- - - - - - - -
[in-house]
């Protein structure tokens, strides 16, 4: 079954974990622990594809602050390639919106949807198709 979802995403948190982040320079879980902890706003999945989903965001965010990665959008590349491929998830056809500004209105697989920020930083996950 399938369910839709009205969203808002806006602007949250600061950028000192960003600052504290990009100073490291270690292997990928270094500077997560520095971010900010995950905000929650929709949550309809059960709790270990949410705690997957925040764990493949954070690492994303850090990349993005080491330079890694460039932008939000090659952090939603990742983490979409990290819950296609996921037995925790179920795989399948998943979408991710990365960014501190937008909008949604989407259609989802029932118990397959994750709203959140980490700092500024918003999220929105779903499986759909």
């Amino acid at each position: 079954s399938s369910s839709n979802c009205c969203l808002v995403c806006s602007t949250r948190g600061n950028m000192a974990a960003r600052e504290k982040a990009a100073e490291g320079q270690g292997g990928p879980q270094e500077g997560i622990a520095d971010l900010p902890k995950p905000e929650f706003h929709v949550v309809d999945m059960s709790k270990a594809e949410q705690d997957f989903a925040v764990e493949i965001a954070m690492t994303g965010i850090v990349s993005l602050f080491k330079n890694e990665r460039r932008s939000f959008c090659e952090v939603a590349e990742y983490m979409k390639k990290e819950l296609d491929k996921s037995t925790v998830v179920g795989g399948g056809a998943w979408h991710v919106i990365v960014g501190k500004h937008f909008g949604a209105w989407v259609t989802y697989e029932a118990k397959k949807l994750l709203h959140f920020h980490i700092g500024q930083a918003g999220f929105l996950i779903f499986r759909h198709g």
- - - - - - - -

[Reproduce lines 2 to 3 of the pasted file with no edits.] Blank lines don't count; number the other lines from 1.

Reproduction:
């Protein structure tokens, strides 16, 4: 079954974990622990594809602050390639919106949807198709 979802995403948190982040320079879980902890706003999945989903965001965010990665959008590349491929998830056809500004209105697989920020930083996950 399938369910839709009205969203808002806006602007949250600061950028000192960003600052504290990009100073490291270690292997990928270094500077997560520095971010900010995950905000929650929709949550309809059960709790270990949410705690997957925040764990493949954070690492994303850090990349993005080491330079890694460039932008939000090659952090939603990742983490979409990290819950296609996921037995925790179920795989399948998943979408991710990365960014501190937008909008949604989407259609989802029932118990397959994750709203959140980490700092500024918003999220929105779903499986759909």
């Amino acid at each position: 079954s399938s369910s839709n979802c009205c969203l808002v995403c806006s602007t949250r948190g600061n950028m000192a974990a960003r600052e504290k982040a990009a100073e490291g320079q270690g292997g990928p879980q270094e500077g997560i622990a520095d971010l900010p902890k995950p905000e929650f706003h929709v949550v309809d999945m059960s709790k270990a594809e949410q705690d997957f989903a925040v764990e493949i965001a954070m690492t994303g965010i850090v990349s993005l602050f080491k330079n890694e990665r460039r932008s939000f959008c090659e952090v939603a590349e990742y983490m979409k390639k990290e819950l296609d491929k996921s037995t925790v998830v179920g795989g399948g056809a998943w979408h991710v919106i990365v960014g501190k500004h937008f909008g949604a209105w989407v259609t989802y697989e029932a118990k397959k949807l994750l709203h959140f920020h980490i700092g500024q930083a918003g999220f929105l996950i779903f499986r759909h198709g």